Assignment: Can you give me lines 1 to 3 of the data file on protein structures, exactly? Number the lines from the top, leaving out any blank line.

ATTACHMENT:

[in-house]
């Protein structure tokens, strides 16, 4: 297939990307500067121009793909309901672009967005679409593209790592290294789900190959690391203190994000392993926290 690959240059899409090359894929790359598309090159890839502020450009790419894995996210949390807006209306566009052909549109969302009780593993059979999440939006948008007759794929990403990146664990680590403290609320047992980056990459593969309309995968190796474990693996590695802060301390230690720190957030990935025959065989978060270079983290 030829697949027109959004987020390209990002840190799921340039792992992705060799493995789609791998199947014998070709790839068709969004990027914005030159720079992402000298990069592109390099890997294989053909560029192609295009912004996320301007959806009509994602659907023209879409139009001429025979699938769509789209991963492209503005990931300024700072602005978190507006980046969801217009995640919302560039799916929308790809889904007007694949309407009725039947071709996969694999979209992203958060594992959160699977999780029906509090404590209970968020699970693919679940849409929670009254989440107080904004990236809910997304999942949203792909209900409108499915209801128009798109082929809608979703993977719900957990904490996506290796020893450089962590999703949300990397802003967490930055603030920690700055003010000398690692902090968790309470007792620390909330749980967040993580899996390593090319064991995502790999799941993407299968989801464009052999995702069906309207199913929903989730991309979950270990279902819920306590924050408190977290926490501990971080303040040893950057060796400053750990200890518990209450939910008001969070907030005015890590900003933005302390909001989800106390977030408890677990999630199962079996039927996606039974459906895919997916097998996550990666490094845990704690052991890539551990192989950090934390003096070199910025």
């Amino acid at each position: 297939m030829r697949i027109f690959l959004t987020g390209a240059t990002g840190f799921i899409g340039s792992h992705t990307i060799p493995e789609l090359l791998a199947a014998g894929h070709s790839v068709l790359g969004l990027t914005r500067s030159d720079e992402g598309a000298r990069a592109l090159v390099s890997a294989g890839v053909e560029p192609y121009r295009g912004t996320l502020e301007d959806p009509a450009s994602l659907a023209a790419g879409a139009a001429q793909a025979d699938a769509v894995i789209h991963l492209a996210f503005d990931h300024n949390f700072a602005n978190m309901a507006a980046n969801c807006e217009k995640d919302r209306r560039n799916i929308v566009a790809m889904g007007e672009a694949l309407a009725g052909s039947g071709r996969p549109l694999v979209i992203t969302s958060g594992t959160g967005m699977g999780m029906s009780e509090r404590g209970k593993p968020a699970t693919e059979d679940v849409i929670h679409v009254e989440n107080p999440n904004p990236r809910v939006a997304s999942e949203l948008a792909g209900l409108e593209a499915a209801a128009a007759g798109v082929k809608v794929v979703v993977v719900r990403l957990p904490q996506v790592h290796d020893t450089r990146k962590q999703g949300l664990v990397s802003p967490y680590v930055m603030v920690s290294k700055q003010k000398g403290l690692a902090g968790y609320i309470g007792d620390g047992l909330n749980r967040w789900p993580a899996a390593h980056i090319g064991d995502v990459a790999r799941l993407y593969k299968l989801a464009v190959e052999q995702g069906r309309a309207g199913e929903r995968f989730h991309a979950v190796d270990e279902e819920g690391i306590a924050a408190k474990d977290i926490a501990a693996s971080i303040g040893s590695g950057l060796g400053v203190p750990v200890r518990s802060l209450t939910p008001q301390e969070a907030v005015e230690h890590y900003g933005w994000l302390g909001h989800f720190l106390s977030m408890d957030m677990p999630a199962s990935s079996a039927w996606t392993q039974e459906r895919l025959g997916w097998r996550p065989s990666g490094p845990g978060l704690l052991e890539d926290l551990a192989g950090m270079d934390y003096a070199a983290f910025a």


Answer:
[in-house]
């Protein structure tokens, strides 16, 4: 297939990307500067121009793909309901672009967005679409593209790592290294789900190959690391203190994000392993926290 690959240059899409090359894929790359598309090159890839502020450009790419894995996210949390807006209306566009052909549109969302009780593993059979999440939006948008007759794929990403990146664990680590403290609320047992980056990459593969309309995968190796474990693996590695802060301390230690720190957030990935025959065989978060270079983290 030829697949027109959004987020390209990002840190799921340039792992992705060799493995789609791998199947014998070709790839068709969004990027914005030159720079992402000298990069592109390099890997294989053909560029192609295009912004996320301007959806009509994602659907023209879409139009001429025979699938769509789209991963492209503005990931300024700072602005978190507006980046969801217009995640919302560039799916929308790809889904007007694949309407009725039947071709996969694999979209992203958060594992959160699977999780029906509090404590209970968020699970693919679940849409929670009254989440107080904004990236809910997304999942949203792909209900409108499915209801128009798109082929809608979703993977719900957990904490996506290796020893450089962590999703949300990397802003967490930055603030920690700055003010000398690692902090968790309470007792620390909330749980967040993580899996390593090319064991995502790999799941993407299968989801464009052999995702069906309207199913929903989730991309979950270990279902819920306590924050408190977290926490501990971080303040040893950057060796400053750990200890518990209450939910008001969070907030005015890590900003933005302390909001989800106390977030408890677990999630199962079996039927996606039974459906895919997916097998996550990666490094845990704690052991890539551990192989950090934390003096070199910025």
């Amino acid at each position: 297939m030829r697949i027109f690959l959004t987020g390209a240059t990002g840190f799921i899409g340039s792992h992705t990307i060799p493995e789609l090359l791998a199947a014998g894929h070709s790839v068709l790359g969004l990027t914005r500067s030159d720079e992402g598309a000298r990069a592109l090159v390099s890997a294989g890839v053909e560029p192609y121009r295009g912004t996320l502020e301007d959806p009509a450009s994602l659907a023209a790419g879409a139009a001429q793909a025979d699938a769509v894995i789209h991963l492209a996210f503005d990931h300024n949390f700072a602005n978190m309901a507006a980046n969801c807006e217009k995640d919302r209306r560039n799916i929308v566009a790809m889904g007007e672009a694949l309407a009725g052909s039947g071709r996969p549109l694999v979209i992203t969302s958060g594992t959160g967005m699977g999780m029906s009780e509090r404590g209970k593993p968020a699970t693919e059979d679940v849409i929670h679409v009254e989440n107080p999440n904004p990236r809910v939006a997304s999942e949203l948008a792909g209900l409108e593209a499915a209801a128009a007759g798109v082929k809608v794929v979703v993977v719900r990403l957990p904490q996506v790592h290796d020893t450089r990146k962590q999703g949300l664990v990397s802003p967490y680590v930055m603030v920690s290294k700055q003010k000398g403290l690692a902090g968790y609320i309470g007792d620390g047992l909330n749980r967040w789900p993580a899996a390593h980056i090319g064991d995502v990459a790999r799941l993407y593969k299968l989801a464009v190959e052999q995702g069906r309309a309207g199913e929903r995968f989730h991309a979950v190796d270990e279902e819920g690391i306590a924050a408190k474990d977290i926490a501990a693996s971080i303040g040893s590695g950057l060796g400053v203190p750990v200890r518990s802060l209450t939910p008001q301390e969070a907030v005015e230690h890590y900003g933005w994000l302390g909001h989800f720190l106390s977030m408890d957030m677990p999630a199962s990935s079996a039927w996606t392993q039974e459906r895919l025959g997916w097998r996550p065989s990666g490094p845990g978060l704690l052991e890539d926290l551990a192989g950090m270079d934390y003096a070199a983290f910025a």